Business Review

The implications of the Companies Act “Business Review” requirements have been well documented.

Accounts for the years ending March 31, 2006 onwards must contain:

  • A fair review of the business and company; and
     
  • A description of the principle risks and uncertainties facing the company.

Small companies escape the business review.

The requirement for all companies, other than those meeting the small company criteria, to include a business review in their Director’s reports is now set out in section 234ZZB of the 1985 Act and is effective for financial years which begin on or after April 1, 2005.

“Key performance indicators” (KPIs) are factors that measure effectively the development, performance or position of the business of the company, (s234ZZB (5) CA85).  This definition is rather vague and leaves it open to the directors to set such KPI’s as they see fit.  Whilst undertaking this task the tax position of the company or LLP cannot be overlooked. The DTI guidance says that it is for the directors to decide exactly what information to include about their particular company provided that the information is relevant to an understanding of the business.  In the absence of a requirement to use the same KPIs on a year-by-year basis it leaves scope for abuse, such as selectively using those KPIs that show the company’s performance in a favourable light and this includes tax.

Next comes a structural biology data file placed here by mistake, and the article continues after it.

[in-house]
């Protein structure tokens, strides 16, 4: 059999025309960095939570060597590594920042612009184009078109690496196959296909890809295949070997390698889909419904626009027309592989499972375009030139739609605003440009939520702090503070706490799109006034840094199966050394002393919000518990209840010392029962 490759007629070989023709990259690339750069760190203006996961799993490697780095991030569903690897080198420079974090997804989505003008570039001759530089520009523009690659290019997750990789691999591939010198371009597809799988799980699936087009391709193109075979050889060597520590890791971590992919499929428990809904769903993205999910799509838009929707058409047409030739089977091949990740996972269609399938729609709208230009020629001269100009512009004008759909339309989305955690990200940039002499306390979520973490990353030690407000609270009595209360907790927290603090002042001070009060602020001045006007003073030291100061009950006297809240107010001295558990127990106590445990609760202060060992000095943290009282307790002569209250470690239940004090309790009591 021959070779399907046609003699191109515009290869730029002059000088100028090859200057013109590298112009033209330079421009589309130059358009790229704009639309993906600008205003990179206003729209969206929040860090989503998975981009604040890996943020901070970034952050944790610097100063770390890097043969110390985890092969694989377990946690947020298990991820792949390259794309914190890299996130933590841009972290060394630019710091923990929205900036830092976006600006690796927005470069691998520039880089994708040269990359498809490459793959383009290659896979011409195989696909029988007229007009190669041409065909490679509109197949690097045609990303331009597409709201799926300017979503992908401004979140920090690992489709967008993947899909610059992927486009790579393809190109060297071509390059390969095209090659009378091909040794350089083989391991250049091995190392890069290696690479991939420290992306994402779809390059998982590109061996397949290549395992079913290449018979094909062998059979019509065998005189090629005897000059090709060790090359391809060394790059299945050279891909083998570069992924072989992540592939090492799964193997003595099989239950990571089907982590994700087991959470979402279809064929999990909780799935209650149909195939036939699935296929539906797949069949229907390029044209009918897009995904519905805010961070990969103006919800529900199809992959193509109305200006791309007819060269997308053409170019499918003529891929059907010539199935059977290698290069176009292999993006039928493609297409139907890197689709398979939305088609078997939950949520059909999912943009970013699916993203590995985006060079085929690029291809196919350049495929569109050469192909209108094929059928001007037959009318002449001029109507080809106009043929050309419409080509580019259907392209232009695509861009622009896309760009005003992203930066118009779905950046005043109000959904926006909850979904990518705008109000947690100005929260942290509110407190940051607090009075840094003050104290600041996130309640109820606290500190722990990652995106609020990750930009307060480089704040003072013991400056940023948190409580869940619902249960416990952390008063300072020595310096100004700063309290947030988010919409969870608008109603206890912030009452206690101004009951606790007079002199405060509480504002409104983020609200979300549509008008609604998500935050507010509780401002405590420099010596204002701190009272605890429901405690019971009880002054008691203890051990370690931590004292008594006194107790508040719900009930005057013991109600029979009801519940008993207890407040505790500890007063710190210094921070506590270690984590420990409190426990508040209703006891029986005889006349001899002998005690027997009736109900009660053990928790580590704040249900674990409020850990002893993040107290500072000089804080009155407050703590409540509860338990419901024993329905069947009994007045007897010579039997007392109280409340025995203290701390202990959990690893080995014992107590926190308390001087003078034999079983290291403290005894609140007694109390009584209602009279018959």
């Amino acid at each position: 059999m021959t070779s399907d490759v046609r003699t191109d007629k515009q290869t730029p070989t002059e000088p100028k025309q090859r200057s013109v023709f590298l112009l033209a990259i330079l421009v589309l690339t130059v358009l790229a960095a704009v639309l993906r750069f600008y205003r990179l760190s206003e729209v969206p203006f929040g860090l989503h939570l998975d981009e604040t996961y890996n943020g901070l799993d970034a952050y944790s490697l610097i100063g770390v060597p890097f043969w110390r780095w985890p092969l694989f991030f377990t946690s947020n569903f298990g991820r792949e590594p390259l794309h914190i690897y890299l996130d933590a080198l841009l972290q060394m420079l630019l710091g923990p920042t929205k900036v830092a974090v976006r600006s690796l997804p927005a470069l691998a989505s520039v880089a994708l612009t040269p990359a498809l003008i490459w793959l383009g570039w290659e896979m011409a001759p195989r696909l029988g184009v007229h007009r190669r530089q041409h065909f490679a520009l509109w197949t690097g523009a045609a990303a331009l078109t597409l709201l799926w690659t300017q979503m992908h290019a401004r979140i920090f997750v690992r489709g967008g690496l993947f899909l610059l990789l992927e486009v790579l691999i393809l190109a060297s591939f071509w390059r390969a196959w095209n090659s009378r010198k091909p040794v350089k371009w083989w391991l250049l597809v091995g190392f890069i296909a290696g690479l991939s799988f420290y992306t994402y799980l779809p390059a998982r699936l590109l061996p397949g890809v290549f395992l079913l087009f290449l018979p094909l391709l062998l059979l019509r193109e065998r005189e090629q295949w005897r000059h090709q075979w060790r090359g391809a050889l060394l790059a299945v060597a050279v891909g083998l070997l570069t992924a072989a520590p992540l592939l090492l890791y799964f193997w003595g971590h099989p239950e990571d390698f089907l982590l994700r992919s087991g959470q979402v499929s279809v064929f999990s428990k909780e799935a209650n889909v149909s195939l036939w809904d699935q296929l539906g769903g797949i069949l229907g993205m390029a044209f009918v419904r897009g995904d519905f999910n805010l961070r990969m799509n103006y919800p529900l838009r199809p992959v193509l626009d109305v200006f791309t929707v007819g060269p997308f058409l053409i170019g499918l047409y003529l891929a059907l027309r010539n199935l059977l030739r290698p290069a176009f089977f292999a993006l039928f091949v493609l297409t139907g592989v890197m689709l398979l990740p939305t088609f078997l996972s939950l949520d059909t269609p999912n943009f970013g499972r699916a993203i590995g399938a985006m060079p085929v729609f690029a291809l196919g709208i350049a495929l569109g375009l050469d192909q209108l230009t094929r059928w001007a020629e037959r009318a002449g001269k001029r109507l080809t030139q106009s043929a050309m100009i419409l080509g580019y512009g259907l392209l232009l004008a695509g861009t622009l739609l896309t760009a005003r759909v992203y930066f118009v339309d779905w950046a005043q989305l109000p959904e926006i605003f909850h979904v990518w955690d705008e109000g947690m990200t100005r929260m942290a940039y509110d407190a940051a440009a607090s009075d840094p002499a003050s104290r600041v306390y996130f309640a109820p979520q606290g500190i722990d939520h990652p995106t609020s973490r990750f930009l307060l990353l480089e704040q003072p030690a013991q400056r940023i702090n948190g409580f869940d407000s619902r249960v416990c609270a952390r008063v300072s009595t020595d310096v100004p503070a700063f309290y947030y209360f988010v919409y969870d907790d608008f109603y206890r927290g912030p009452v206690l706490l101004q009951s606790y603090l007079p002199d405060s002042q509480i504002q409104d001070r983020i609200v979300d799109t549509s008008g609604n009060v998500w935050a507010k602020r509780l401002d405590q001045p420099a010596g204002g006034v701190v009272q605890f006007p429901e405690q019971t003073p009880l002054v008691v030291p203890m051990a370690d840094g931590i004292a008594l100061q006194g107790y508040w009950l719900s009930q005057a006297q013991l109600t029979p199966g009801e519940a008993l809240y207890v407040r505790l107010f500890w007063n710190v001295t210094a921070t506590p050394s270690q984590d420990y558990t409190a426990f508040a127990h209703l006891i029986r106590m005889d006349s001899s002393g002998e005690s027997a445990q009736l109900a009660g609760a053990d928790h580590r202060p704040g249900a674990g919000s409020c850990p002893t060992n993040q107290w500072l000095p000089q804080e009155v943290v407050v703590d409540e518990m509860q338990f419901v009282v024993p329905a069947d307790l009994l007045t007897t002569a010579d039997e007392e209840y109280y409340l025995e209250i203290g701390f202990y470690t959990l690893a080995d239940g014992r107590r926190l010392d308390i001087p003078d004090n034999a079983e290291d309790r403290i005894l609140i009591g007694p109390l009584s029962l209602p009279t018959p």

Transactions with Directors requiring approval of members – the loans and connected parties

The Companies Act 2006 provisions govern approval by members on the following subjects:

Long-term service contracts, substantial property transactions, loans, quasi loans and credit transactions and payments for loss of office brought together.

Loans, quasi-loans and credit transactions (defined as in the 1985 Act) to a director or connected person of the company of holding company are no longer illegal for relevant companies but must only be made if approved by the members of all companies.  In the light of the previous detail on connected parties (for the definition see below) this might raise some interesting considerations on the exact definition of family relationships.

The resolution to be approved by the members must set out:

  • The nature of the transaction with the director
     
  • The amount of the loan or quasi-loan and the purpose for which it is required
     
  • The extent of the company’s liability under any transaction connected with the loan or quasi-loan (clauses 198-203).

Approval for Loans

No approval of the members is required for the following Loans:-

  • Loans, quasi-loans, credit transactions and related guarantees or security to meet expenditure on company business:  The total value of transactions under this exception made in respect to a director and any person connected to him must not exceed £50,000 (previously to be repaid in six months by a private company and limited to £20,000 in a relevant company) (clause 203)